Most Georgia residents are familiar with the laser printer and ink cartridge manufacturer, Lexmark International. What may not be as familiar is the business litigation filed against the company, which has gone on for more than a decade. Company officials may have hoped a decision from the United States Supreme Court would put an end to the litigation, but instead, the court has given the green light for more litigation.
Lexmark contended that Static Control Components incorrectly filed suit against it under the Lanham Act. The act provides the standing needed to file suit against a direct competitor. The issue before the court was whether a supplier — in this case, Static Control Components — to a direct competitor had standing to file a false advertising claim against Lexmark. The court ruled that the supplier does have standing.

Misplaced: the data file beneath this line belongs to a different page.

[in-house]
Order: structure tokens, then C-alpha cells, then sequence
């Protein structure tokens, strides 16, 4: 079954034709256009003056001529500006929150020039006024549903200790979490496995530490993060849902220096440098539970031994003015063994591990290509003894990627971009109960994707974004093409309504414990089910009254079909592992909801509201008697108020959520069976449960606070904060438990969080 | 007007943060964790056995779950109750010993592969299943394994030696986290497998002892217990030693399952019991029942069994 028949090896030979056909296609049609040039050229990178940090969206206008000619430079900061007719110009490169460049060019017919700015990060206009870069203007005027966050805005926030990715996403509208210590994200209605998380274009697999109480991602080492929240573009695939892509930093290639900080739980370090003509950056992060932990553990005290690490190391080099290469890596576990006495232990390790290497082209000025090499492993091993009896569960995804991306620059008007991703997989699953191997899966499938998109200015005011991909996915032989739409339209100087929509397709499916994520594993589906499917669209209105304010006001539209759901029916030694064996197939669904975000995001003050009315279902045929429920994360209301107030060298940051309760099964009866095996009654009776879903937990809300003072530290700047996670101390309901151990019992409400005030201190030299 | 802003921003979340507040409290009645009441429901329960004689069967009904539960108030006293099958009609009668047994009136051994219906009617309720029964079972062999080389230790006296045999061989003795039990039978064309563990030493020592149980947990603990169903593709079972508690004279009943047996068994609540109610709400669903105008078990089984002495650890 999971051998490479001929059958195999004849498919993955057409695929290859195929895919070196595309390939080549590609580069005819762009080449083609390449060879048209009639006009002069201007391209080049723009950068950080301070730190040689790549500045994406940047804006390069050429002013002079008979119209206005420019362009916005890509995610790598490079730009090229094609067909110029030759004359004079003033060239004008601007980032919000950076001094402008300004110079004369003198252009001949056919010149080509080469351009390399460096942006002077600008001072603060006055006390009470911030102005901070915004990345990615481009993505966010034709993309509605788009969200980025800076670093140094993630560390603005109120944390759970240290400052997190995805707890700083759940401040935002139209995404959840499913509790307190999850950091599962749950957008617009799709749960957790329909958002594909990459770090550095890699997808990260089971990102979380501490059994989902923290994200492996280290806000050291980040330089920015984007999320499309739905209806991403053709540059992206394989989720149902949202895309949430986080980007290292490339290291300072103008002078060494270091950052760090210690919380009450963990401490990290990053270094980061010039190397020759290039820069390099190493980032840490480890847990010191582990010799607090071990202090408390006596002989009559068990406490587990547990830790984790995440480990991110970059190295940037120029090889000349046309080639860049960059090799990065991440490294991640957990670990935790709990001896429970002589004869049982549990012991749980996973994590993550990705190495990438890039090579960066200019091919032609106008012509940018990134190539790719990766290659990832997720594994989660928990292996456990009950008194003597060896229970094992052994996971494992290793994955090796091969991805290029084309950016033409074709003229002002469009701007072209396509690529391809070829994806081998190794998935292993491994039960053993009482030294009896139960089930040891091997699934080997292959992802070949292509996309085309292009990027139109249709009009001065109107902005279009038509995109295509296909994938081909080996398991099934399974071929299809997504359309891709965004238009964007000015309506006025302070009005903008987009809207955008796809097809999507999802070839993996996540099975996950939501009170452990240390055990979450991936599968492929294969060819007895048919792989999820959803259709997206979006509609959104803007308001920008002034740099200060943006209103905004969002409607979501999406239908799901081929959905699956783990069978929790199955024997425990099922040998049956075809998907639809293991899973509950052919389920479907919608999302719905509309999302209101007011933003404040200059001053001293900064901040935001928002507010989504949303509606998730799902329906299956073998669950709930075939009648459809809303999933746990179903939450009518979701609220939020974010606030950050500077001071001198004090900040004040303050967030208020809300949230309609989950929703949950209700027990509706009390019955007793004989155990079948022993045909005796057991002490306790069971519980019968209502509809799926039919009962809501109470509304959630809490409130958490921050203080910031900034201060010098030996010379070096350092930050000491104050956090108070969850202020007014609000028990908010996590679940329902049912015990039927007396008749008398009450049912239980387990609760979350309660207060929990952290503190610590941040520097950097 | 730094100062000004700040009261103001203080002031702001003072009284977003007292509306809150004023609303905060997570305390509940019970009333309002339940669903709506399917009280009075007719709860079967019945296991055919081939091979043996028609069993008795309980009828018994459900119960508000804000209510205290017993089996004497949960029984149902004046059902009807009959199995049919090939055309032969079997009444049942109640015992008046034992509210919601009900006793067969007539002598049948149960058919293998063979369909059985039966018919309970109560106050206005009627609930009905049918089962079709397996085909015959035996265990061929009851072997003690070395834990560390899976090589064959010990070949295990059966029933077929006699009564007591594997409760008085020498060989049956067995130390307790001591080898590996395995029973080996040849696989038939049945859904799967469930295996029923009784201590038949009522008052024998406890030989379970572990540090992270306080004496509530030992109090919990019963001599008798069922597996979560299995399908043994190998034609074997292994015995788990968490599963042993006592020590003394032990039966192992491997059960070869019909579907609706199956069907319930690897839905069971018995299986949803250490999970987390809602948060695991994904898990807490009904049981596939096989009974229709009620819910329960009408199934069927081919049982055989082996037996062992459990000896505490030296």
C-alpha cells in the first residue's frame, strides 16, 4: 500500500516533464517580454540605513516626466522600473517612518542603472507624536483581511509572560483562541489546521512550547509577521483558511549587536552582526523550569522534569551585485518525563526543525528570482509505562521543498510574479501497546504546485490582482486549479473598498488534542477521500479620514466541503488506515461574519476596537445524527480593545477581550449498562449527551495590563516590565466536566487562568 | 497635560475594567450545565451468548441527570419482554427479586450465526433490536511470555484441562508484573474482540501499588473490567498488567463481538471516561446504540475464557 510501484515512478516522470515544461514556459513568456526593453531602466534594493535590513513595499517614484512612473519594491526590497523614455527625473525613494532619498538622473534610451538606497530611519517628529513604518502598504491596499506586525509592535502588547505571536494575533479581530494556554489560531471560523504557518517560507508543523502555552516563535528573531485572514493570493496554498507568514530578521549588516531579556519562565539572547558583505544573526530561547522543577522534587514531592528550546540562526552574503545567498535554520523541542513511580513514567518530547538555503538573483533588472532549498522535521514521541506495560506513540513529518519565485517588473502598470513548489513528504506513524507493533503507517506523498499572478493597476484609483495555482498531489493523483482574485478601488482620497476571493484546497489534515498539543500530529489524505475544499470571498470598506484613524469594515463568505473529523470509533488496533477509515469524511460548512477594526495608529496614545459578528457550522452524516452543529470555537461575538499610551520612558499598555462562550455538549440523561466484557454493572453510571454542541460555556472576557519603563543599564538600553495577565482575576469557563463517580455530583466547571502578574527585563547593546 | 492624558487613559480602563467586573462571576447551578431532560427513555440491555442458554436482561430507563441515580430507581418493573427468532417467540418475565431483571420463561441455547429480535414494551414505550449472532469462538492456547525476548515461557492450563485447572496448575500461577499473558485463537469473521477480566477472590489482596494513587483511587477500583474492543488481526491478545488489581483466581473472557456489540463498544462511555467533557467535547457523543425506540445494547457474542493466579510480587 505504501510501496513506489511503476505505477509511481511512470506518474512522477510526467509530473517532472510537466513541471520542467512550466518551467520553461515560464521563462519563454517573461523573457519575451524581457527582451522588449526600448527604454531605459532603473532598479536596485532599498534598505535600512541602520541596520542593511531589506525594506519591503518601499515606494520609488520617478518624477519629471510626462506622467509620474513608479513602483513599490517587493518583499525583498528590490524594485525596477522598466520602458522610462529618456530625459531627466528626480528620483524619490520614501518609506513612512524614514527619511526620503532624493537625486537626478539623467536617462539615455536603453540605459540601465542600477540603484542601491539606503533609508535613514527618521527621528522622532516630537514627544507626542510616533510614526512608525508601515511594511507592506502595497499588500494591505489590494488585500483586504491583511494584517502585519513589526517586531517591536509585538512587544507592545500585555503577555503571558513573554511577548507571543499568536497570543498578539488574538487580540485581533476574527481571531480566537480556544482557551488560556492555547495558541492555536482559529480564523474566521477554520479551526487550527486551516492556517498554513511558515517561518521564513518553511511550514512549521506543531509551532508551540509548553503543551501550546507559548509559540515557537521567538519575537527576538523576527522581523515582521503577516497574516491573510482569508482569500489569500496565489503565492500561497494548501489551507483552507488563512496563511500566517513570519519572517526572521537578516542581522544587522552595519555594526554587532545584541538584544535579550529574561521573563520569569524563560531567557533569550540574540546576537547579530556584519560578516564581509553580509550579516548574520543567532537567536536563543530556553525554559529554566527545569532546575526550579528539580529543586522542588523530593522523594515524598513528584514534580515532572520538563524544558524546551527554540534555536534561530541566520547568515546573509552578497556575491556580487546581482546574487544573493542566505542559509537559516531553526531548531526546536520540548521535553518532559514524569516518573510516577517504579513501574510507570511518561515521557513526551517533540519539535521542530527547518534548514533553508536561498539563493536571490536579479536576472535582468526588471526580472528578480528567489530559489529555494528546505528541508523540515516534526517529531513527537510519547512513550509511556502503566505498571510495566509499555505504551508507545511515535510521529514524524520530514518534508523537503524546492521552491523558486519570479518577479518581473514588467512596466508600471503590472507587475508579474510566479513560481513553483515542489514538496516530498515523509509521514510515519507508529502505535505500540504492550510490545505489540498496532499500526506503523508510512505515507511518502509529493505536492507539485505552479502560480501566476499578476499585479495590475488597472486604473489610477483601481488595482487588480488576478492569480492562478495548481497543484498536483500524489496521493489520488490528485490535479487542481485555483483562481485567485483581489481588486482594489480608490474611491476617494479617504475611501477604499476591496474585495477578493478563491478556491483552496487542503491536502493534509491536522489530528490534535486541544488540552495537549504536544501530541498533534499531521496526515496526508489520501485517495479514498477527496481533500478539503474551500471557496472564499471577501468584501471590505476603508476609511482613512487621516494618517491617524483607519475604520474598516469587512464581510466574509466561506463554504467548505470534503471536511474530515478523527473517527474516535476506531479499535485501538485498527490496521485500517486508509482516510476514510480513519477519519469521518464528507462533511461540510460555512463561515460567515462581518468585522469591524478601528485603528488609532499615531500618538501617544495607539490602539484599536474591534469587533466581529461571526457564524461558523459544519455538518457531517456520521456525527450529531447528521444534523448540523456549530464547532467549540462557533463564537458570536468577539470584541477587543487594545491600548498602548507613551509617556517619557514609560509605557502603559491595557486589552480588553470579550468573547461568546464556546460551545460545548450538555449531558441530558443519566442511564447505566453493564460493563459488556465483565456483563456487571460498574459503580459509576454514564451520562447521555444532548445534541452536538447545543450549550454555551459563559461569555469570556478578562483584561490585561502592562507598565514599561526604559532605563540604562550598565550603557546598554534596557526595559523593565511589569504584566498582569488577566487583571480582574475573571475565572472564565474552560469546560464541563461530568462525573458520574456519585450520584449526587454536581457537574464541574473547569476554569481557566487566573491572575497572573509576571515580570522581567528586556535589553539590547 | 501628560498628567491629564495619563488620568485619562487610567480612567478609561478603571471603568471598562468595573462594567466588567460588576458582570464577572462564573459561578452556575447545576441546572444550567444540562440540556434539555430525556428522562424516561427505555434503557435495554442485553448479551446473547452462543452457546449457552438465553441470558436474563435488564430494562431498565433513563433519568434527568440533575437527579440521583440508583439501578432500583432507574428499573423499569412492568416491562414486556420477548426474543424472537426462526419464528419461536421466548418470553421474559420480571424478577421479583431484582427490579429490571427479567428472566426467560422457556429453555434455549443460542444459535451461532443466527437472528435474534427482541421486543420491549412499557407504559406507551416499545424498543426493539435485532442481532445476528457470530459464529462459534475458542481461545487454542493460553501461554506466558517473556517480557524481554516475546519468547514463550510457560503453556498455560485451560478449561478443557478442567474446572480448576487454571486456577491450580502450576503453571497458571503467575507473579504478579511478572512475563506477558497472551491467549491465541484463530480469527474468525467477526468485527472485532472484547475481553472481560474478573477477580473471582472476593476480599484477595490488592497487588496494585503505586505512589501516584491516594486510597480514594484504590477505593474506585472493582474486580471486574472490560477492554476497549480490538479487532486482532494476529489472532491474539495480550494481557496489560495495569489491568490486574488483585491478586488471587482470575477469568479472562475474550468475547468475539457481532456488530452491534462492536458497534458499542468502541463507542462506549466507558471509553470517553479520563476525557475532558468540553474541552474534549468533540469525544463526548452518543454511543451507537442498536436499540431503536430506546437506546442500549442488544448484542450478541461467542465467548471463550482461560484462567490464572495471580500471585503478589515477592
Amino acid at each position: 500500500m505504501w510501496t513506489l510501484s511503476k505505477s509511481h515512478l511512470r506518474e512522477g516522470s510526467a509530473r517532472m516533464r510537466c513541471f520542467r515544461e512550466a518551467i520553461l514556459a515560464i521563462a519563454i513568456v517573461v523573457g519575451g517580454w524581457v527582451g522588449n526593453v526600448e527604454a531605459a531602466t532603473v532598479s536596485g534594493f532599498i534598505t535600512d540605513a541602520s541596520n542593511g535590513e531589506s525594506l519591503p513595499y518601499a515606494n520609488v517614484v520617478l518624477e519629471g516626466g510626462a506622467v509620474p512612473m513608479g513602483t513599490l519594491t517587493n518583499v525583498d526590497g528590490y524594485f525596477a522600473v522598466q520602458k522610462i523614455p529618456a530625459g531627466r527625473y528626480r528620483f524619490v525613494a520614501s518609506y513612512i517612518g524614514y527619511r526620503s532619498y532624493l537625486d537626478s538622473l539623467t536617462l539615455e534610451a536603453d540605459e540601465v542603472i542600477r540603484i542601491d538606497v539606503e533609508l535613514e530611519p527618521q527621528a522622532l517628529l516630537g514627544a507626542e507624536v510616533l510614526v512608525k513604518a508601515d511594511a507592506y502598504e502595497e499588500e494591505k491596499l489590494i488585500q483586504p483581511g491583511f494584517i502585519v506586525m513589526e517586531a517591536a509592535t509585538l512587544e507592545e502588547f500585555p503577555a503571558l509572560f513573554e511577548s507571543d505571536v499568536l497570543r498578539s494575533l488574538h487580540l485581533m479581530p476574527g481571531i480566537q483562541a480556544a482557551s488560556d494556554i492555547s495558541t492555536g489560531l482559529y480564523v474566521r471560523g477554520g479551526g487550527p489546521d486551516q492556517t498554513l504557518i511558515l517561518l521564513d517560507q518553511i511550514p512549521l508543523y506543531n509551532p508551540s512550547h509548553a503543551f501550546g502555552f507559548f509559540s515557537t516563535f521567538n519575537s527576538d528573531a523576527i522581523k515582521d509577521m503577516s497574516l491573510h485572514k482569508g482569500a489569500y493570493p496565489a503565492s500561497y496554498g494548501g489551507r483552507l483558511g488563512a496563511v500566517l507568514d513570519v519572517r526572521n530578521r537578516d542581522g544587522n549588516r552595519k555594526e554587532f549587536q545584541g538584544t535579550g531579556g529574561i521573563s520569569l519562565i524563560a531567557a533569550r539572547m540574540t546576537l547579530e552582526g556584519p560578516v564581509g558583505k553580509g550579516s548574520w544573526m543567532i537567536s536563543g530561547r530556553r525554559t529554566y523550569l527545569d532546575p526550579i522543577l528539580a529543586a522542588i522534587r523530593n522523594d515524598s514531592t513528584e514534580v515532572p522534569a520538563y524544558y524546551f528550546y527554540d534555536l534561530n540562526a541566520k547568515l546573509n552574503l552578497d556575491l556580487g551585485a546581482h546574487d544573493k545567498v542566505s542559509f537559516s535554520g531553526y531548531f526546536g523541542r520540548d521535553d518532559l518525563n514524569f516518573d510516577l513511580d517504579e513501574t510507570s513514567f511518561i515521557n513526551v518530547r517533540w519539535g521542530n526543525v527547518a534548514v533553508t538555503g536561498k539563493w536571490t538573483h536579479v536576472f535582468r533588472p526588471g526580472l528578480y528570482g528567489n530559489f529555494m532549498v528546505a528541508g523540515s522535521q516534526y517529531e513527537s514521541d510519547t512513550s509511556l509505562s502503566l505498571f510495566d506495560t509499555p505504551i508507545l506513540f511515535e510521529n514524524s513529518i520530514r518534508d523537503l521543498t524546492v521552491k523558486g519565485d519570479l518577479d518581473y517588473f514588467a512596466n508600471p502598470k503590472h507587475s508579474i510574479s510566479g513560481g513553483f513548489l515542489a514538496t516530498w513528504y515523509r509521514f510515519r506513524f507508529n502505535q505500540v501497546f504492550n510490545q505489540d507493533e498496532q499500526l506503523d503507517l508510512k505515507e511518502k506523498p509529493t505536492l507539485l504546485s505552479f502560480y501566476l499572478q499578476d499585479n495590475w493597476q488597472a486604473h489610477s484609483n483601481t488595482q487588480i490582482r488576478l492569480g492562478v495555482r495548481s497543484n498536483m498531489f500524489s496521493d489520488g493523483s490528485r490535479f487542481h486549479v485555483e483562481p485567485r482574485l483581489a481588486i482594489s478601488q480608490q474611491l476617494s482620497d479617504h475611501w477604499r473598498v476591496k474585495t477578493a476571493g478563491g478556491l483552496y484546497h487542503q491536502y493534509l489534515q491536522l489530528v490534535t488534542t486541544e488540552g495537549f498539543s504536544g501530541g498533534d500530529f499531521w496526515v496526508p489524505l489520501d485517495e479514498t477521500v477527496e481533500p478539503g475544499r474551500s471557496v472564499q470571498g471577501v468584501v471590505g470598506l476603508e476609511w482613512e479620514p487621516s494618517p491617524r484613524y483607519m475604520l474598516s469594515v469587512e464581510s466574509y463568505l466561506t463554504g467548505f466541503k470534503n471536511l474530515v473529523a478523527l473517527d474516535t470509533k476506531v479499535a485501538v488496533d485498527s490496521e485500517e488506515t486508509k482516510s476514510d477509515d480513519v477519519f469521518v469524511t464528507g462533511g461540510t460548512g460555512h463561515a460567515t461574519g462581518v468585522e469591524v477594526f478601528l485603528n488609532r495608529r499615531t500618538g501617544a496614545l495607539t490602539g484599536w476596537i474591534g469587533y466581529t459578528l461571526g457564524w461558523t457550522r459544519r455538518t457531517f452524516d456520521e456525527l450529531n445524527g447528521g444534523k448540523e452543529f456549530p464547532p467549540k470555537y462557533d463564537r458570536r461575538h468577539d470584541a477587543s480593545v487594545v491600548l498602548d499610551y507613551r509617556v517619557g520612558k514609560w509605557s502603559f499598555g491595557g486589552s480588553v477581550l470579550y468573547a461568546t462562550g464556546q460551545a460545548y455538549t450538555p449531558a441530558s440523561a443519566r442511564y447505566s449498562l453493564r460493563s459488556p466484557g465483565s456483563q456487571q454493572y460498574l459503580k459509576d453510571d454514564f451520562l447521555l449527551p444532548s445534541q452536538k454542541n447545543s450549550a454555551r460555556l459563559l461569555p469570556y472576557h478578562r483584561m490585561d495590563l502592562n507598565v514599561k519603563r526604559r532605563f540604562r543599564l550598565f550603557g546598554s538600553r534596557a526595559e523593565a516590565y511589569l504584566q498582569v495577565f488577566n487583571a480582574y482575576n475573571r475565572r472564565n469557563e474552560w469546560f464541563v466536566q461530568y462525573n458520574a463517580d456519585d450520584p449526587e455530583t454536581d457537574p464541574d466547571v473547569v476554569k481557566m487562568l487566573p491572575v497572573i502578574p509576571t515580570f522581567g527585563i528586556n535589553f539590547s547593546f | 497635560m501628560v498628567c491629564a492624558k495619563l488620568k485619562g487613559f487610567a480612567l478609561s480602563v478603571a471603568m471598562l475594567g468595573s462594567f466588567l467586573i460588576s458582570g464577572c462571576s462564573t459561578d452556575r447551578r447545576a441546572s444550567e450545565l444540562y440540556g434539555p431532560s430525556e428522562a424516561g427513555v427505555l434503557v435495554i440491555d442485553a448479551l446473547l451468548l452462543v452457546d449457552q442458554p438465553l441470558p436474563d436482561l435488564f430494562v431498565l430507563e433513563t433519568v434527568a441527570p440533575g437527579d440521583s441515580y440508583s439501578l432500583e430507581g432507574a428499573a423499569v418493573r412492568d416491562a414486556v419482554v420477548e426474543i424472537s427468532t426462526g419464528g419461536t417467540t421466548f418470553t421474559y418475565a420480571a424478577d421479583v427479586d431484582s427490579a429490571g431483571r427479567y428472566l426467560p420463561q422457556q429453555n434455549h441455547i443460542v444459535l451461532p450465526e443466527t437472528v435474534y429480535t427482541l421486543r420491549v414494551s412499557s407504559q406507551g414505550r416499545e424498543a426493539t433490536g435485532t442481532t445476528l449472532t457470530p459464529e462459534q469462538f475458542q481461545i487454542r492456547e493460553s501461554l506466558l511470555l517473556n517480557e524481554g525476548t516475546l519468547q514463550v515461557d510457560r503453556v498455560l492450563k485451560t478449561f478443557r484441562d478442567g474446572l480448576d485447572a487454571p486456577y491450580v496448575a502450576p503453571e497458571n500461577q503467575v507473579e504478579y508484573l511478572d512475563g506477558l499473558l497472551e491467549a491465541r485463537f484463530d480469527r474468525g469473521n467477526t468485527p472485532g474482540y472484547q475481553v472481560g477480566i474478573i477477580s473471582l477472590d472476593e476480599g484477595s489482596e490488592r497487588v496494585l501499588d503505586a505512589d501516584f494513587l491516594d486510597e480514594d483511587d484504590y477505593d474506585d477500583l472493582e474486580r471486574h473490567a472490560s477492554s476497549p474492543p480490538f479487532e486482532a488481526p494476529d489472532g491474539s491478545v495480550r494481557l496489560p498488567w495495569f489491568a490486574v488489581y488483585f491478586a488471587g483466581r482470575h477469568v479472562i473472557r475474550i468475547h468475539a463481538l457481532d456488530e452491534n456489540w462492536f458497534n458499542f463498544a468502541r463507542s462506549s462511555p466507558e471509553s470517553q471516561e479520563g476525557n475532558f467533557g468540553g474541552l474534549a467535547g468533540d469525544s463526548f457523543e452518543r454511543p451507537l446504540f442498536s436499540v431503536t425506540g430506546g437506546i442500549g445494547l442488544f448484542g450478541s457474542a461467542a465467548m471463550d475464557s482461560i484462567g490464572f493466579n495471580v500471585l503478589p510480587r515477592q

The court was careful not to rule on the particulars of the case but left the door open for further litigation. Static Control Components manufactures a microchip sold to companies that remanufacture Lexmark ink cartridges and then sells them. Lexmark filed a lawsuit against Static Control in 2002 and sent letters to remanufacturers, advising them that using Static Control’s product would put them in violation of the law and make them guilty of intellectual property infringement. Static Control then sued Lexmark for false advertising.
It is possible that the court’s ruling could not only affect the business litigation between Lexmark and Static Control, but also any other supplier seeking to sue in a similar action. Georgia business owners may know that laws are in a constant state of flux and can change overnight with a ruling such as this one. Keeping up with the changes may prove crucial to a business looking to protect its interests.
Source: sacbee.com, Lexington firm loses false-advertising case at Supreme Court, Michael Doyle, March 25, 2014